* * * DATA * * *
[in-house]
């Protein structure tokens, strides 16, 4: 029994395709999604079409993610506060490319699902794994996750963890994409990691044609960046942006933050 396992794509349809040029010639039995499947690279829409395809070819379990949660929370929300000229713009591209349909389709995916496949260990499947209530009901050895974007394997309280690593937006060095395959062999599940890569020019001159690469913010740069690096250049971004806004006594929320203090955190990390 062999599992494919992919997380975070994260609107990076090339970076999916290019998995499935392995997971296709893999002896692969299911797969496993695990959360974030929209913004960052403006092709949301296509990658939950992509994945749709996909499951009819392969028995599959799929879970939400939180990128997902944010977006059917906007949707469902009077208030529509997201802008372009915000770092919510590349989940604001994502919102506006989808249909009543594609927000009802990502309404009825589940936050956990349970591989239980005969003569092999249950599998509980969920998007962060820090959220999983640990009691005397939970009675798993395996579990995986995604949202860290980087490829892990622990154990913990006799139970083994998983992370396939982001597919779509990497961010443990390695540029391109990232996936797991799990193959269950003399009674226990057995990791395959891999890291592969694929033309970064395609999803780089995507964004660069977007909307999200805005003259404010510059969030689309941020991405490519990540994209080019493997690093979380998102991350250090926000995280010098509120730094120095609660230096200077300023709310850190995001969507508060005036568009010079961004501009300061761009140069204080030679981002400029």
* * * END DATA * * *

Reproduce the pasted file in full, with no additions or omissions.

[in-house]
């Protein structure tokens, strides 16, 4: 029994395709999604079409993610506060490319699902794994996750963890994409990691044609960046942006933050 396992794509349809040029010639039995499947690279829409395809070819379990949660929370929300000229713009591209349909389709995916496949260990499947209530009901050895974007394997309280690593937006060095395959062999599940890569020019001159690469913010740069690096250049971004806004006594929320203090955190990390 062999599992494919992919997380975070994260609107990076090339970076999916290019998995499935392995997971296709893999002896692969299911797969496993695990959360974030929209913004960052403006092709949301296509990658939950992509994945749709996909499951009819392969028995599959799929879970939400939180990128997902944010977006059917906007949707469902009077208030529509997201802008372009915000770092919510590349989940604001994502919102506006989808249909009543594609927000009802990502309404009825589940936050956990349970591989239980005969003569092999249950599998509980969920998007962060820090959220999983640990009691005397939970009675798993395996579990995986995604949202860290980087490829892990622990154990913990006799139970083994998983992370396939982001597919779509990497961010443990390695540029391109990232996936797991799990193959269950003399009674226990057995990791395959891999890291592969694929033309970064395609999803780089995507964004660069977007909307999200805005003259404010510059969030689309941020991405490519990540994209080019493997690093979380998102991350250090926000995280010098509120730094120095609660230096200077300023709310850190995001969507508060005036568009010079961004501009300061761009140069204080030679981002400029």